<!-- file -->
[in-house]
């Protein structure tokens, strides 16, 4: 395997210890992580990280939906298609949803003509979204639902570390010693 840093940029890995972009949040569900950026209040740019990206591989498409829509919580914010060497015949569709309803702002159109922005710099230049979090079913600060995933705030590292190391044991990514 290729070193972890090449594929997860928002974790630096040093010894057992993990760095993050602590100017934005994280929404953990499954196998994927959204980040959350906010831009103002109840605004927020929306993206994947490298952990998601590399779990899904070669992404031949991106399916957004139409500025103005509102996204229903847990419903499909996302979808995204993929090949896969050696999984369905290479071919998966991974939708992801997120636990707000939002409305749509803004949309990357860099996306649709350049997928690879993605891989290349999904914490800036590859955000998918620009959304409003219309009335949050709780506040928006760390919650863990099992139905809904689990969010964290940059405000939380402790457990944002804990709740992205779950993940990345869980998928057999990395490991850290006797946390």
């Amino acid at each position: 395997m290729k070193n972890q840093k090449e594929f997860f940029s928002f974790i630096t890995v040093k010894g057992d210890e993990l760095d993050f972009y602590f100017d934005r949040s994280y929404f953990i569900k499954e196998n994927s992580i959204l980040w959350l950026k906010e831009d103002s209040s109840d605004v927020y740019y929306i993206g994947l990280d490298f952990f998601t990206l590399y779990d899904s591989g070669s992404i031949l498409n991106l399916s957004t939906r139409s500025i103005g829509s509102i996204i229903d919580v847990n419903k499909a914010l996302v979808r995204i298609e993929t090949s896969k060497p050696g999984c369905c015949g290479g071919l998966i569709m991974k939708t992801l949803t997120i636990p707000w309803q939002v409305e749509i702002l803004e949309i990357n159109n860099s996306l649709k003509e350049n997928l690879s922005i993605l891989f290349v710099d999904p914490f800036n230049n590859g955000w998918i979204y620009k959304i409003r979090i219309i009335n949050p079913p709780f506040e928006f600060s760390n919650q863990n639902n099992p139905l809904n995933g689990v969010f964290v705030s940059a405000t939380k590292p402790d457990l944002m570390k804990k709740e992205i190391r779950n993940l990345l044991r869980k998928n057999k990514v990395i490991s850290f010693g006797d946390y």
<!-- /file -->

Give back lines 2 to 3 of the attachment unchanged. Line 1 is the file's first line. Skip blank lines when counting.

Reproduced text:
């Protein structure tokens, strides 16, 4: 395997210890992580990280939906298609949803003509979204639902570390010693 840093940029890995972009949040569900950026209040740019990206591989498409829509919580914010060497015949569709309803702002159109922005710099230049979090079913600060995933705030590292190391044991990514 290729070193972890090449594929997860928002974790630096040093010894057992993990760095993050602590100017934005994280929404953990499954196998994927959204980040959350906010831009103002109840605004927020929306993206994947490298952990998601590399779990899904070669992404031949991106399916957004139409500025103005509102996204229903847990419903499909996302979808995204993929090949896969050696999984369905290479071919998966991974939708992801997120636990707000939002409305749509803004949309990357860099996306649709350049997928690879993605891989290349999904914490800036590859955000998918620009959304409003219309009335949050709780506040928006760390919650863990099992139905809904689990969010964290940059405000939380402790457990944002804990709740992205779950993940990345869980998928057999990395490991850290006797946390």
């Amino acid at each position: 395997m290729k070193n972890q840093k090449e594929f997860f940029s928002f974790i630096t890995v040093k010894g057992d210890e993990l760095d993050f972009y602590f100017d934005r949040s994280y929404f953990i569900k499954e196998n994927s992580i959204l980040w959350l950026k906010e831009d103002s209040s109840d605004v927020y740019y929306i993206g994947l990280d490298f952990f998601t990206l590399y779990d899904s591989g070669s992404i031949l498409n991106l399916s957004t939906r139409s500025i103005g829509s509102i996204i229903d919580v847990n419903k499909a914010l996302v979808r995204i298609e993929t090949s896969k060497p050696g999984c369905c015949g290479g071919l998966i569709m991974k939708t992801l949803t997120i636990p707000w309803q939002v409305e749509i702002l803004e949309i990357n159109n860099s996306l649709k003509e350049n997928l690879s922005i993605l891989f290349v710099d999904p914490f800036n230049n590859g955000w998918i979204y620009k959304i409003r979090i219309i009335n949050p079913p709780f506040e928006f600060s760390n919650q863990n639902n099992p139905l809904n995933g689990v969010f964290v705030s940059a405000t939380k590292p402790d457990l944002m570390k804990k709740e992205i190391r779950n993940l990345l044991r869980k998928n057999k990514v990395i490991s850290f010693g006797d946390y």